- Wednesday November 2nd, 3:30 pm, BSB 104: Ellen Lau (University of Maryland): Title: “Neural Investigations into Syntactic and Semantic Combination: from Beginning to End” Abstract: One of the great remaining mysteries of cognitive neuroscience is how structured and temporally extended sequences like sentences are encoded and navigated in memory. Accordingly, research on the neural bases of sentence processing has begun to shift from ‘violation’ paradigms to measurement of the brain activity associated with ‘normal’ comprehension. In this talk I will discuss a series of EEG, MEG and fMRI studies that take this approach towards better understanding the basic processes supporting sentence comprehension. One set of experiments investigates whether or not a full syntactic structure is actively maintained in working memory across the course of a sentence such that activity is greatest near the end (Pallier et al., 2011). Although our ERP results from coordinated structures are consistent with such a model, effects observed in a parametric manipulation of structure in MEG and fMRI are better explained by syntactic prediction processes that occur near the beginning of the sentence. I will also discuss our investigations into a recently-introduced time-frequency approach that highlights neural activity modulated at the same rate as syntactic constituents or phrases (Ding et al. 2015). Finally, I will present results from a new fMRI experiment that asks whether particular regions selectively support the computation of argument structure by comparing lexically-matched noun phrases and verb phrases (e.g. the buried treasure vs. buried the treasure).
- Wednesday September 28, 3:30 pm, BSB 104: Lyn Turkstra (McMaster University): Title: “Measuring social cognition in spoken and written communication” Abstract: The term social cognition refers to primate cognitive functions that are specifically engaged in social interactions. There is growing evidence that social cognition is impaired in many adults with neurological communication disorders, and social cognition theories and research have profoundly influenced on our understanding of these communication impairments. Most social cognition research has focused on the ability to “read the minds” of others, based on their facial expressions and other non-verbal cues. This talk will present evidence that information about others’ minds also can be conveyed by subtle verbal cues, adding to our understanding of the powerful ways in which language shapes our social world.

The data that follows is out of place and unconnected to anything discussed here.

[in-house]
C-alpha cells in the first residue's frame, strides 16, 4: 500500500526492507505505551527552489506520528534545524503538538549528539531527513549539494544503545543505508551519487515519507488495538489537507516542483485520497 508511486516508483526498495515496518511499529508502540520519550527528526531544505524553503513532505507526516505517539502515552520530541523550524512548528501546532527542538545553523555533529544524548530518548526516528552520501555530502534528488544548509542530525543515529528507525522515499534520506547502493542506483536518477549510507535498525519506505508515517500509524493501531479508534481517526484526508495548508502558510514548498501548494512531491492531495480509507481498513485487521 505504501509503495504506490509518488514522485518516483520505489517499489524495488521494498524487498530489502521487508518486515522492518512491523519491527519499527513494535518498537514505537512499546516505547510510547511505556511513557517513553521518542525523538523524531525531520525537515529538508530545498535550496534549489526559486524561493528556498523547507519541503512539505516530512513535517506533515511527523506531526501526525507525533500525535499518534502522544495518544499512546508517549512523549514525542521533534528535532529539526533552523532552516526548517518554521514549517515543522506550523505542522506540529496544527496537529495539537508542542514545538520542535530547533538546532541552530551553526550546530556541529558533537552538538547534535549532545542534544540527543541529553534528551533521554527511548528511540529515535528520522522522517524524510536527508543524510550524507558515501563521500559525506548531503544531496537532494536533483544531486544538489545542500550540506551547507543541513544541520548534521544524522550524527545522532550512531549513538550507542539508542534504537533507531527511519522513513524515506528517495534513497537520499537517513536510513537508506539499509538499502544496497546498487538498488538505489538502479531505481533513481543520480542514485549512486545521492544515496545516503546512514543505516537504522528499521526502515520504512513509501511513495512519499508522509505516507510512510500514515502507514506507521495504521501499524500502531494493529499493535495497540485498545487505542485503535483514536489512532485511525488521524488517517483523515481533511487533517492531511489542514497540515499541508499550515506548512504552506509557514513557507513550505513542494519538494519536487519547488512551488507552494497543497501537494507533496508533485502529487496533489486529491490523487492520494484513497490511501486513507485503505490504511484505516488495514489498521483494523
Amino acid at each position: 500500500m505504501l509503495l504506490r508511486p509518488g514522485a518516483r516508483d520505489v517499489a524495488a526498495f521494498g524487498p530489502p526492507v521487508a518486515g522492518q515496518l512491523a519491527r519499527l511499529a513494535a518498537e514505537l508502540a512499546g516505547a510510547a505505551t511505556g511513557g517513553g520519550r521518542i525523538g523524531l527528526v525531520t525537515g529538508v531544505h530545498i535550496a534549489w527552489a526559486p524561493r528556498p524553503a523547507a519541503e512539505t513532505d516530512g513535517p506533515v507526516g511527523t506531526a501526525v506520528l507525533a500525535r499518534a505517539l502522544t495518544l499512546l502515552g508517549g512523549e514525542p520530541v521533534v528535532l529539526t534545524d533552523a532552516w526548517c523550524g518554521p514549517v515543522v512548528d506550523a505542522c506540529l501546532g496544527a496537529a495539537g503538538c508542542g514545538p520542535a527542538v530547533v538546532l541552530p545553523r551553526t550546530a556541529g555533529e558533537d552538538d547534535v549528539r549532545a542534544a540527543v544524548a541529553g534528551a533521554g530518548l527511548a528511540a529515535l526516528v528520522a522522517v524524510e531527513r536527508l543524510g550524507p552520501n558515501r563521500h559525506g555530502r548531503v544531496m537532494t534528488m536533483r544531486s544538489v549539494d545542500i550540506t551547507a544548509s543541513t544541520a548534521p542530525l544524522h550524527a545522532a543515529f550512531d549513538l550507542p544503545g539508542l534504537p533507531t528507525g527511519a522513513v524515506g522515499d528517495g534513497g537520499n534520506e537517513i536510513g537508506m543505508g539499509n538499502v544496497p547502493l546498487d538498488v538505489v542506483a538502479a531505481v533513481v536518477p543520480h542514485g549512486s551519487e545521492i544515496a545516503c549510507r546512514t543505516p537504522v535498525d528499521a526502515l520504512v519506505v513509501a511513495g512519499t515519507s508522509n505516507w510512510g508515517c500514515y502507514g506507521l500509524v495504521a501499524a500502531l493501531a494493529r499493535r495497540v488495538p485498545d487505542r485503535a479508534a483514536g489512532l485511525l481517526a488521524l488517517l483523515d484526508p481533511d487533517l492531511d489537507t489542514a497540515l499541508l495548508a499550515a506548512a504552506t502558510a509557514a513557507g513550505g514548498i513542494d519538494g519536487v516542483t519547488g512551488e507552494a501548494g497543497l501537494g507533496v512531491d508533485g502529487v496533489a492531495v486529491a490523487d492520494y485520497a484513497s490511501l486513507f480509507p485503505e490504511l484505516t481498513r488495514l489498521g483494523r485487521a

Past Lectures, 2015-16
- Tuesday April 12, 11:00 am, TSH 203: Phaedra Royle (Université de Montréal): Title: “Specific language impairment in French: Verb morphology” Abstract: Specific language impairment (SLI) is characterized by persistent difficulties affecting language abilities in otherwise normally developing children (Leonard, 2014). It remains difficult to identify young children with SLI in French. A previous study has shown that the correct production of passé composé (perfect past) in French is related to the conjugation group (regular vs irregular verbs) in typical children but not those with SLI (Royle and Elin Thordardottir, 2008). However, in that study participants were very young and showed floor responses, while verbs were not controlled for their morphophonological properties. We have recently recreated this experiment with older children and verbs in each of four past participle categories (ending in –é, –i, –u, and Other irregulars). Children with SLI in preschool or first grade were tested using an Android application, Jeu de verbes (Marquis et al, 2012). We compared their results and the error types to those of control children. Results show significant effects for linguistic group (SLI < control), and verb group (é = i = u > Other), as well as an interaction between these factors: Children with SLI’s performances did not vary according to verb conjugation group (é = i = u = O), reflecting a lack of sensitivity to inflection patterns, while control children showed this sensitivity (é = i = u > O). Children with SLI also showed different non-target production as compared to controls, with more use of the present tense in past tense contexts. We conclude that children with SLI do not master this morphosyntactic process in the same way typical French children do.